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United States v. Boling

November 26, 2008

UNITED STATES OF AMERICA, PLAINTIFF,
v.
RONFREDERICK BOLING, DEFENDANT.



The opinion of the court was delivered by: Reagan, District Judge

MEMORANDUM and ORDER

A. Defendant Boling's Pro Se Motions (Docs. 59, 60, 61)

At a hearing on November 25, 2008, the Court granted Defendant Boling's motion to proceed pro se and granted attorney Ethan Skaggs' motion to withdraw as defense counsel. The Court also partially granted and partially denied Defendant Boling's motion to issue subpoenas for trial witnesses (a motion which Boling presented in oral and written form to the Court at the hearing, after explaining that he had mailed the motion earlier to the Clerk's Office).

At that time, the Clerk's Office had received but not yet docketed Boling's motions to disqualify Skaggs as defense counsel, to permit Boling to proceed pro se herein, and to issue subpoenas for trial witnesses. Boling's pro se motions (received by the Clerk's Office on November 24th but not docketed until after the November 25th hearing) -- Docs. 59 and 61 -- are now DENIED AS MOOT, having already been ruled on by the Court at the November 25th hearing.

Boling filed one other pro se motion: Doc. 60, a motion to dismiss the indictment. That motion was belatedly filed. The deadline for motions to dismiss the indictment or to suppress evidence elapsed seven months ago. That fact alone supports denial of the motion. Because Boling asserts that problems with his counsel resulted in the missed deadline, the Court will address the merits of the late-filed motion (Doc. 60).

Boling presents four grounds for dismissing the indictment: (1) prosecutorial misconduct, (2) ineffective assistance of counsel, (3) violation of speedy trial rights, and (4) judicial misconduct. As is described below, the Court DENIES IN PART and RESERVES RULING IN PART on this motion (Doc. 60).

1. Speedy Trial Violations

In prior Orders and on the record at prior hearings, the undersigned Judge has thoroughly traced the chronology of this case, discussed the trial continuances granted at Mr. Boling's request, and rejected his arguments regarding speedy trial violations. Having considered the arguments in Boling's pro se November 24, 2008 motion, the Court reaches the same conclusion. Trial is scheduled to commence on December 1, 2008, well within the timetable imposed by the Speedy Trial Act. Any delay occasioned herein and each of the continuances granted to date clearly were attributable to Boling's knowing, informed and voluntary choices (e.g., to obtain new counsel a week before the original trial setting). Careful review of the record reveals that dismissal of the indictment is not merited based on any infraction under the Speedy Trial Act.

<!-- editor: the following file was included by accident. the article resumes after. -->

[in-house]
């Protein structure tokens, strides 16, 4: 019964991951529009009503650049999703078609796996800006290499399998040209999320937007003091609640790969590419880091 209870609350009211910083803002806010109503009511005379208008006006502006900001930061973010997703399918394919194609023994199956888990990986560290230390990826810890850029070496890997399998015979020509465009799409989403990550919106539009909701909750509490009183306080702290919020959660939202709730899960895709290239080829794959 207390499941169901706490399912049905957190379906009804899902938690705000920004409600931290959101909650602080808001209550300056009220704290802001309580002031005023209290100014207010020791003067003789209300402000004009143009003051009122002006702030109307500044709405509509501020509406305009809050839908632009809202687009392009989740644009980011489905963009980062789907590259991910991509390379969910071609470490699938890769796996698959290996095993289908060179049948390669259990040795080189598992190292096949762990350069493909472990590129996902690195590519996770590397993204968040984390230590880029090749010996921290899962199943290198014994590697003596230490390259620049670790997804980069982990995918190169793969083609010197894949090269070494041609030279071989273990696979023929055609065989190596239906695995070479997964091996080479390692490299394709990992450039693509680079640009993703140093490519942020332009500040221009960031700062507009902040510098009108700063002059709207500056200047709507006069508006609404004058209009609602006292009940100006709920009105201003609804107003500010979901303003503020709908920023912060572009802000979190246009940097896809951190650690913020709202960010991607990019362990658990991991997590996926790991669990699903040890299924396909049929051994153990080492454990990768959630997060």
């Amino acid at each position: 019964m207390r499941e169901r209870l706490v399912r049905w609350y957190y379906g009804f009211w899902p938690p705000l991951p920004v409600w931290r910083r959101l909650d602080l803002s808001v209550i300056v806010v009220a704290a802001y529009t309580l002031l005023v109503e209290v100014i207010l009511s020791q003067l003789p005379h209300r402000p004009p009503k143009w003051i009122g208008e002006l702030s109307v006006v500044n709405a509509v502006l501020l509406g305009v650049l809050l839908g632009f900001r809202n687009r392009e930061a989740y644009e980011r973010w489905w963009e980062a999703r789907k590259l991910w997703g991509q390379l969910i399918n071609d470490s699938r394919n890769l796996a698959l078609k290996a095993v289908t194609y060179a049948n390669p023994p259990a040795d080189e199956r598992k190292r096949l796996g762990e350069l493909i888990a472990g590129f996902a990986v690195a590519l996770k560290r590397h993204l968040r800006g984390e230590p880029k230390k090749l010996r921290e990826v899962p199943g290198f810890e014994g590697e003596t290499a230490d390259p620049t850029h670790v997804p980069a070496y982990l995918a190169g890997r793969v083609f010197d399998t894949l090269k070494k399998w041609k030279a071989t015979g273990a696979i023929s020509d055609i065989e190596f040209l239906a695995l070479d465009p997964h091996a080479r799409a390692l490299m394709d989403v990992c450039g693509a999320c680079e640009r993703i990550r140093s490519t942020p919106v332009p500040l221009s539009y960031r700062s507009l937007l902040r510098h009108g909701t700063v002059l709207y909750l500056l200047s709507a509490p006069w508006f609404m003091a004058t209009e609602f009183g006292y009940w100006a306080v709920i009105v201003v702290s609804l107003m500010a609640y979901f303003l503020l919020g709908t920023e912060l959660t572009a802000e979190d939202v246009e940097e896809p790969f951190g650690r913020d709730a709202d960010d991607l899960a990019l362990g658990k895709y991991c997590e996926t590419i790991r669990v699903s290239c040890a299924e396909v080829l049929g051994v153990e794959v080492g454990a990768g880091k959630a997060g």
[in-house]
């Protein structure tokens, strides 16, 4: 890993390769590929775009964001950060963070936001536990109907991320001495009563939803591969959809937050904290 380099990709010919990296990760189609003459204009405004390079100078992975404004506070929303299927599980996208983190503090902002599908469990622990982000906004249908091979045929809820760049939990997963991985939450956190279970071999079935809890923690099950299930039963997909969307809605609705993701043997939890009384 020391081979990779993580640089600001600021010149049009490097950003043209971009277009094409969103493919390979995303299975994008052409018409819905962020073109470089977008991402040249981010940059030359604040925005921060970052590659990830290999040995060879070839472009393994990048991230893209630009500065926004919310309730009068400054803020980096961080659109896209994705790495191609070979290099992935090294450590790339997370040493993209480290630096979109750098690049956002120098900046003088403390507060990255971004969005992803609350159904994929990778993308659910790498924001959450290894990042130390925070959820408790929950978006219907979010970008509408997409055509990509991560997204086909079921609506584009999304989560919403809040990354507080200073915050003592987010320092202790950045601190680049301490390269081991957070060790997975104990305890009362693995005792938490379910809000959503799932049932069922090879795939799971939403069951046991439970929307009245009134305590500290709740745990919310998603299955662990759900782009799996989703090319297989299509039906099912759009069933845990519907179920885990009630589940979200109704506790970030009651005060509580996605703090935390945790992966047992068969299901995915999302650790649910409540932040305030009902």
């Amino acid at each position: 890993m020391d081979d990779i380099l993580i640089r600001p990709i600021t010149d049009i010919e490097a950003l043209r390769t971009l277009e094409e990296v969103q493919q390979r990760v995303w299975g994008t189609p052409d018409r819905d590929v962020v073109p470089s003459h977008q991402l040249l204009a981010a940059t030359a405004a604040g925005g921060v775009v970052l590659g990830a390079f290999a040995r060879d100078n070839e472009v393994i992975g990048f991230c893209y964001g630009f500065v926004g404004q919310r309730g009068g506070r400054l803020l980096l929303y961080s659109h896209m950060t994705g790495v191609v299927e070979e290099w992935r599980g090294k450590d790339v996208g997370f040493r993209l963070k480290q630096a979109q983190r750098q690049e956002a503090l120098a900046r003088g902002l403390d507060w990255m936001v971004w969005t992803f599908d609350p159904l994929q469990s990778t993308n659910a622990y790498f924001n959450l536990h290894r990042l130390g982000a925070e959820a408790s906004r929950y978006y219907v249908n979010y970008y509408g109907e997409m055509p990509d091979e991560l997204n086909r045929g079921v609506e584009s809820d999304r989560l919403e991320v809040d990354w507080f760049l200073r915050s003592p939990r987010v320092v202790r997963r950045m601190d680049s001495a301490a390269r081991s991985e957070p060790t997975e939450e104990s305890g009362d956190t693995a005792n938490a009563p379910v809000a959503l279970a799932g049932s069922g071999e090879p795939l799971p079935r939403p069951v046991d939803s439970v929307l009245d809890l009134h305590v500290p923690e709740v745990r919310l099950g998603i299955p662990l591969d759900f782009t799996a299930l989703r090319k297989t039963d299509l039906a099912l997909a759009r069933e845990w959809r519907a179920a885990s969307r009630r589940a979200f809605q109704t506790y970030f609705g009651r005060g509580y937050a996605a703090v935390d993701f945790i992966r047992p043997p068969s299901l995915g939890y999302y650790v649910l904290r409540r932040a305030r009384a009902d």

2. Ineffective Assistance of Counsel

Boling's arguments regarding ineffective assistance of counsel do not supply a ground upon which to dismiss the indictment. Typically, such claims are best presented via a petition under 28 U.S.C. § 2255. See, e.g., Massaro v. U.S., 538 U.S. 500, 505-06 (2003). Assuming, arguendo, that these arguments are properly and timely raised via the instant motion (filed 2 business days before trial), the Court finds no merit in them. Initially bearing note is the fact that the Court appointed Boling a second attorney after Boling expressed unhappiness with his original attorney. Boling quickly grew disenchanted with his second appointed lawyer and sought to discharge him but presented no sufficient grounds for appointment of a third attorney. Although the Sixth Amendment to the United States Constitution guarantees Boling the right to assistance of counsel, he does not have the right to counsel of his choice. U.S. v. Alden, 527 F.3d 653, 660 (7th Cir. 2008), citing U.S. v. Oreye, 263 F.3d 669, 671 (7th Cir. 2001), cert. denied, 535 U.S. 933 (2002). See also U.S. v. Bender, 539 F.3d 449, 454 (7th Cir. 2008)("The right to counsel of choice does not extend to defendants who require counsel to be appointed for them.").

Moreover, throughout the course of the pretrial proceedings, when Boling repeatedly attempted to discharge his second appointed attorney, the Court conducted hearings and ascertained that Boling's complaints largely centered on strategic decisions made by counsel, decisions with which Boling simply disagreed. The right to effective counsel does not include the right to compel counsel to raise frivolous arguments or to follow every directive made by the defendant. See, e.g., U.S. v. Boyd, 86 F.3d 719, 723 (7th Cir. 1996)(certain key decisions remain with the defendant, but the majority of strategic choices are counsel's to make), cert. denied, 520 U.S. 1231 (1997).

And, as a general rule, an attorney's strategic decisions do not constitute deficient performance. Carlson v. Jess, 526 F.3d 1018, 1027 (7th Cir. 2008), citing Strickland v. Washington, 466 U.S. 668, 688-89 (1984). Nor does the Sixth Amendment require a district court "to appoint a new lawyer each time the defendant requests one." Oreye, 263 F.3d at 671 (holding a district court well within his rights to refuse to appoint a defendant a third attorney when he had insufficient basis for dissatisfaction with his second appointed counsel).

As to the remaining two bases on which Defendant Boling urges dismissal of the indictment (judicial misconduct and prosecutorial misconduct), the record before the Court contains no support for Boling's allegations, but the Court ...


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